#define BETATILDE(f12,f23) 	FLUID(f12,f23,BETAB,BETAE,BETAA)
#define MUTILDE(f12,f23) 	FLUID(f12,f23,MUB,MUE,MUA)
#define LAMBDATILDE(f12,f23) 	FLUID(f12,f23,LAMBDAB,LAMBDAE,LAMBDAA)
#define CPTILDE(f12,f23) 	FLUID(f12,f23,CPB,CPE,CPA)
#define Q0TILDE(f12,f23) 	FLUID(f12,f23,Q0B,Q0E,Q0A)

# Solution Approach

We need to solve an advection–diffusion equation for the temperature. We use the corresponding predefined solvers.

    #include "tracer.h"
#include "diffusion.h"

We define a scalar field for the temperature. The temperature is the only scalar field transported by the flow i.e. it is the only field in the list of tracers required by tracer.h.

    scalar T[];
scalar * tracers = {T};

We set the total length of the simulation.

    double EndTime = 3.;

and store the statistics on the Poisson solver for the diffusion step in mgT.

    mgstats mgT;

## Boundary Conditions

We impose no-slip boundary conditions on all the walls, and impose a temperature zero top and bottom plates. Side-walls are considered to be periodic.

    T[top] 	    = dirichlet(0.);
u.t[top]    = dirichlet(0.);
u.n[top]    = dirichlet(0.);

T[bottom]   = dirichlet(0.);
u.t[bottom] = dirichlet(0.);
u.n[bottom] = dirichlet(0.);

u.t[left]   = periodic();
u.n[left]   = periodic();
T[left] = periodic();

## Base state and initial conditions

The base state of the system is in a configuration with zero velocity and a temperature profile that satisfies the following relation \displaystyle \frac{d}{dz}\left[\lambda(z) \frac{dT}{dz} \right] = -S_q(z), \quad \quad T(\pm H/2) = T_0 \quad \quad \mbox{ for } t=t_0 which takes the form of a piecewise function.

And the initial condition correspond to the base state plus an initial perturbation.

    #define R1  (1./LAMBDAB)
#define R2  (1./LAMBDAE)
#define R3  (1./LAMBDAA)
#define C0  (Q0E*HE*(HE*(R2-R3) + R3)/(HE*(2*R2 - R1 - R3) + (R1+R3)))
#define ZMAX = C0/Q0E - HE/2.;

#define DELTA1 (R1*C0*(1.-HE)/2.)
#define DELTA2 (R2*(C0*HE - Q0E*pow(HE,2.)/2.))
#define DELTA3 (R3*(C0 - HE*Q0E)*(1.-HE)/2.)
#define FDELTA(x) (pow(x,2.) + (x)*HE)

#define SOLUTION1(y) (C0*R1*(y+1./2.))
#define SOLUTION2(y) (DELTA1 + C0*(y+HE/2.)*R2 - Q0E/2.*R2*(FDELTA(y) FDELTA(-HE/2.)))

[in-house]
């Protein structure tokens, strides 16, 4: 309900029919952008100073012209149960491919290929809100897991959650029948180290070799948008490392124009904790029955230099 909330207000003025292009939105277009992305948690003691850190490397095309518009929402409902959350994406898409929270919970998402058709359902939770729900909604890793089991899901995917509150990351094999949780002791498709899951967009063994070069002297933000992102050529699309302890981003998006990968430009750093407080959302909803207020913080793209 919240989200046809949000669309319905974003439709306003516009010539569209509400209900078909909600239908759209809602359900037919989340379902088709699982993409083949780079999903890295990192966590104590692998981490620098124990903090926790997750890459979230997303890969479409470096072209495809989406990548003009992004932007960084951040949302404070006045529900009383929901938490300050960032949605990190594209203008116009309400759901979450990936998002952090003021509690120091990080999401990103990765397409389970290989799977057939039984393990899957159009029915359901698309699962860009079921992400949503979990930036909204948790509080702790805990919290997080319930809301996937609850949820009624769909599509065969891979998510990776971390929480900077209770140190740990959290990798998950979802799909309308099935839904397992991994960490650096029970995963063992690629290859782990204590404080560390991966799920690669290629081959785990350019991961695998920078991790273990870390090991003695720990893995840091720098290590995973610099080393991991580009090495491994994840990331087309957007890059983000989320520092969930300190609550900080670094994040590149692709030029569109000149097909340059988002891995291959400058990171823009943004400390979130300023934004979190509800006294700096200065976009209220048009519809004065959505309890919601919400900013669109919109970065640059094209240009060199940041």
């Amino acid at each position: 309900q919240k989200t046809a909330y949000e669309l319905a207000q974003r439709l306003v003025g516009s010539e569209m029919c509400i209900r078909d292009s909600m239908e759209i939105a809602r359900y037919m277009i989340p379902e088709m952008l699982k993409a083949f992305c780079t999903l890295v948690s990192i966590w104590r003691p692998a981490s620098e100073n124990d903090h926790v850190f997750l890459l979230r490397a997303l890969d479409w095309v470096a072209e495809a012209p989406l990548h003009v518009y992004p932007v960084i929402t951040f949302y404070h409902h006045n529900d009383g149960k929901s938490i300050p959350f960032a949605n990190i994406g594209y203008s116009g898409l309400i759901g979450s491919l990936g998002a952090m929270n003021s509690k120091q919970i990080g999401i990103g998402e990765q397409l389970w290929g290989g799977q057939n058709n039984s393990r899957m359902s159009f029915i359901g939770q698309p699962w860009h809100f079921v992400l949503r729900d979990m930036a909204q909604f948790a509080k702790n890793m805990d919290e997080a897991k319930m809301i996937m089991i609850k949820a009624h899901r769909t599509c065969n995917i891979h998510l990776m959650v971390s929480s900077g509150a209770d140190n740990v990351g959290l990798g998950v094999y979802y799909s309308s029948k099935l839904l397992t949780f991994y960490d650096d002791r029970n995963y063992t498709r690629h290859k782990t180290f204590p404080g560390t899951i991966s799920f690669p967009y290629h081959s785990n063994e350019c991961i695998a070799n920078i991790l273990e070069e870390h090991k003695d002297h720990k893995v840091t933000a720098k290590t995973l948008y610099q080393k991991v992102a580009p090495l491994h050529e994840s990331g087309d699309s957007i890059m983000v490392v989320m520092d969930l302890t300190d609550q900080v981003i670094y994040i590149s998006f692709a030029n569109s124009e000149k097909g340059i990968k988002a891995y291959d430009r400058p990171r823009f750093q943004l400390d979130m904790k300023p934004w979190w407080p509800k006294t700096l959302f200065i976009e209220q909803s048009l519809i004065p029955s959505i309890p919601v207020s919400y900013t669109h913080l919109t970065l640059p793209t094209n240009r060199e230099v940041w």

#define SOLUTION3(y) (-DELTA3+(C0-HE*Q0E)*(y -HE/2.)*R3)

event init (t = 0)
{
scalar phi12[];
foreach_vertex()
phi12[] = 0.00*cos(2.*pi*x) + y - (ZE-HE/2.);
fractions (phi12, f12);

scalar phi23[];
foreach_vertex()
phi23[] = 0.00*cos(2.*pi*x) + y - (ZE+HE/2.);
fractions (phi23, f23);

foreach(){
T[] = FLUID(f12[],f23[],SOLUTION1(y),SOLUTION2(y),SOLUTION3(y)) + (6e-5)*noise();
u.x[] = (6e-5)*noise();
u.y[] = (6e-5)*noise();
}
boundary ({T,u});

mu = new face vector;
alpha = new face vector;
a = new face vector;

}

## Update fluid properties

Fluid properties are going to depend on the volume fraction for each fluid and on the temperature field.

    scalar alphac[];
event properties (i++) {

face vector muv = mu;
face vector alphav = alpha;

foreach_face() {
double f12m = (f12[] + f12[-1,0])/2.;
double f23m = (f23[] + f23[-1,0])/2.;
double Tm = (T[] + T[-1,0])/2.;
alphav.x[] = 1./RHOTILDE(f12m,f23m,Tm);
muv.x[] = (1./sqrt(Re))*MUTILDE(f12m,f23m);
}

foreach()
alphac[] = 1./RHOTILDE(f12[],f23[],T[]);
}

## Buoyancy Force

The buoyancy force is added trough the acceleration term a, which depends on the temperature field T. Hence, we solve the equation for the temperature fields, and then we add the corresponding forcing term.

    event tracer_diffusion (i++) {
face vector D[];
foreach_face(){
double f12m = (f12[] + f12[-1,0])/2.;
double f23m = (f23[] + f23[-1,0])/2.;
D.x[] = LAMBDATILDE(f12m,f23m);
}

scalar r[];
foreach()
r[] = Q0TILDE(f12[],f23[]);

scalar beta[];
foreach()
beta[] = 0.;

scalar g[];
foreach()
g[] = Re*Pr*CPTILDE(f12[],f23[])/alphac[];

mgT = diffusion (T, dt, D, r, beta, g);
}

event acceleration (i++) {
face vector av = a;
foreach_face(y)
av.y[]  = 1./B*(alpha.y[]-1.);
}

#define MINLEVEL 8
#define MAXLEVEL 10
#if TREE
refine (level < MINLEVEL);
}
#endif

# Simulation Parameters

Finally we do consecutive runs by changing the Re_c, Pr_c and B, and then calling the run() method of the Navier–Stokes solver. We set the size of the domain L0 and select an initial and maximum time-steps, the CFL criteria, and the grid size

    int main() {
L0 = 1.;
X0 = Y0 = -0.5;
DT = 0.01;
TOLERANCE = 1e-6;

Re = REYNOLDS ; Ra = Pr*pow(Re,2.); B = PI1*pow(Re,4./5.); N=1<<MINLEVEL;
run();
}

## Outputs

    event logfile (i++)
{
fprintf (stderr, "%d %g %g %d %d %d \n", i, t, dt, mgT.i,mgp.i,mgu.i);
}

#include "output_fields/output_vtu_foreach.h"
void backup_fields (scalar T, vector u, int nf)
{
char name;
FILE * fp ;

scalar lvl[];
foreach()
lvl[] = level;

nf > 0 ? sprintf(name, "battery_%6.6d_n%3.3d.vtu", nf,pid()) : sprintf(name, "battery_n%3.3d.vtu",pid());
fp = fopen(name, "w");
output_vtu_bin_foreach ((scalar *) {T, lvl, f12,f23}, (vector *) {u}, N, fp, false);
fclose (fp);
}

event logfile (t = EndTime) {
backup_fields(T,u,0);
}

event export (t += 1.0 ; t <=EndTime)
{
static int nf = 0;
backup_fields(T,u,nf);
nf++
}

We record the Nusselt number and kinetic energy and enstropy every X time units.

    event time_series (t += 0.05; t <= EndTime)
{
char cmd;
FILE * fp;
sprintf(cmd, "battery_%g_%g_%g_%g_%i.asc", Re,Pr,Ra,B,N);
fp = i > 0 ? fopen(cmd, "a") : fopen(cmd, "w");

double ekin_a=0., ekin_e=0., ekin_b=0. ;
foreach(reduction(+:ekin_a),reduction(+:ekin_e),reduction(+:ekin_b))
foreach_dimension()
{
ekin_a += f23[]*sq(u.x[]);
ekin_e += f12[]*(1-f23[])*sq(u.x[]);
ekin_b += (1-f12[])*(1-f23[])*sq(u.x[]);
}

fprintf (fp, "%g %g %g %g \n", t, ekin_a, ekin_b, ekin_e);
fprintf (stderr, "%g %g %g %g \n", t, ekin_a, ekin_b, ekin_e);

fclose (fp);

}